FBPO: You’ve always seemed particularly excited about the M series.
Tomm: Realistically, the M series bass is about 10 basses in one, when you think of it tonally. It’s the flagship model. That was the one that I introduced at the London Bass Guitar Show in 2016. Because of the fact that people have been a little reluctant to step into the M series with the tuning system, and other factors that might make them a little nervous, we created the C series and few other lower priced models. The M series is the flagship, though, no expenses spared, absolutely stunning visually as well. It’s beautiful to play and wonderful to listen to.
FBPO: What other models do you have?
Tomm: We created the F series, and that’s the one that’s built in a factory production environment. We’ve got a facility in Chennai, India, that does those for me, and we use regular tuning keys up on the headstock. That gives people an introduction to Stonefield styling and feel. The instrument is the similar shape. It still has the floating bridge, back angle in the neck. It uses simpler electronics with twin pickups, as opposed to the advanced electronics and then normal tuning pegs up on the headstock.
We also have the G series, which is the Indian-produced bodies and necks but with my tuning system on it, and then we have the C series, which, like the M series, is hand-built here in New Zealand. It uses simpler electronics. It uses a high and a low control, still passive. It doesn’t use the midrange control, and that’s a cost-saving measure for that one. It also doesn’t have the three-piece wooden bindings on the fingerboards. We don’t use the hand rubbed oil finishes. We use sprayed lacquer. The C series was designed with all of the core elements of Stonefield, but in a lower priced instrument.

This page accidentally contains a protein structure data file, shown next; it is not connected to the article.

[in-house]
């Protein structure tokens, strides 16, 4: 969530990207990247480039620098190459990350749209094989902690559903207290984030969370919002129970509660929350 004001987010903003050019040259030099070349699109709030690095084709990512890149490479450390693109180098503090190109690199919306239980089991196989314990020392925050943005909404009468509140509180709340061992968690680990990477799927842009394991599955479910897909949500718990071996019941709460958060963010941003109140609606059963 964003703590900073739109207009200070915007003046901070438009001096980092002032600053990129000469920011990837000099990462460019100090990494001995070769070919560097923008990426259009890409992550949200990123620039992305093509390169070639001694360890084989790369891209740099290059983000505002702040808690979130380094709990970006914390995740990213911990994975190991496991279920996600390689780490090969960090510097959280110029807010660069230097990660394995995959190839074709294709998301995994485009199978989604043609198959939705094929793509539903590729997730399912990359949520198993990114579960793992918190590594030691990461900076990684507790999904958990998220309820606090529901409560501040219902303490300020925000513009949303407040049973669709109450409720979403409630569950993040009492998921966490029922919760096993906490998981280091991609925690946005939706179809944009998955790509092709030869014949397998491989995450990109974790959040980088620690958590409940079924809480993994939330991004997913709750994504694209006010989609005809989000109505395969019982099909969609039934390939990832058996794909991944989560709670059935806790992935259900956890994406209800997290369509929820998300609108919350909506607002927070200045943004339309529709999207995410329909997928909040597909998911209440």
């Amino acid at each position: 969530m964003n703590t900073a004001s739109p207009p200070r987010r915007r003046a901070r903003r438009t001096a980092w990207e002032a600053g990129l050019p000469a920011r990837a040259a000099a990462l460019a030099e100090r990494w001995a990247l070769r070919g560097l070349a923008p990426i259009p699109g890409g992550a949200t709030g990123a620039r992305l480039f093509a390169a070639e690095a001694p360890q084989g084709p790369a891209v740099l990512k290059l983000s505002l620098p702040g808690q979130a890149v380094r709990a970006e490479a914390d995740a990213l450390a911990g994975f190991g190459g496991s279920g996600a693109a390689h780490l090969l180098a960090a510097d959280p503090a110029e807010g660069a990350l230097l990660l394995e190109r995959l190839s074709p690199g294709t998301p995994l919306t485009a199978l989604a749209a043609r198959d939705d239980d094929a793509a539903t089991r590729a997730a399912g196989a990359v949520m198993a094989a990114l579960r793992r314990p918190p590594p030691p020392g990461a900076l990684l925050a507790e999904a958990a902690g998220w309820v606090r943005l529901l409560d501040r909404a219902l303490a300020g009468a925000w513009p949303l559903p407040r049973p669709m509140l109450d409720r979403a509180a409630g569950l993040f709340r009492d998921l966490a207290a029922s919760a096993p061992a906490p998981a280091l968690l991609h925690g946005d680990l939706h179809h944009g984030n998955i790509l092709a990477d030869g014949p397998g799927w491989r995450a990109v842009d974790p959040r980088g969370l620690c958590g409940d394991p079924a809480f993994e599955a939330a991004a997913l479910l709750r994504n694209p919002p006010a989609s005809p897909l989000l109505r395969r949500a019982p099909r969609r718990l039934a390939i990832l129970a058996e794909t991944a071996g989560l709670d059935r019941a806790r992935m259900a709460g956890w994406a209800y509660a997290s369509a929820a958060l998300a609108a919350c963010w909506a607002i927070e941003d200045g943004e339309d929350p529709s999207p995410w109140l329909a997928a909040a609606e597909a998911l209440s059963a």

FBPO: What else are you working on?
Tomm: Well, after I got the four series of basses happening, I had been recognizing for some time the movement in the industry towards lighter weight amplification. We introduced the Mighty Minis. It’s over a year and-a-half ago now. They’ve had some good uptake in the market. Super lightweight, really powerful. That series expanded from just the single Mighty Mini cabinet to what we call Mini Plus, which also has a horn driver in it. We’ve got the Sub Mini, which is, as you’d guess, a sub cabinet. And honest to goodness if you stack a Mini Plus on top of a Sub Mini, you’re dealing with a stack capable of 500 watts. It doesn’t even make it to your hips. It’s only about three and-a-half feet tall, and it will absolutely just shake the walls. It’s got an incredible sound to it, just so powerful.
FBPO: What would you be if you were not a bass player?
Tomm: I’d be an after-sales manager in the motor industries. I love that work. I love doing it. It’s very rewarding and satisfying work.
See Jon’s blog, with key takeaways from this interview here.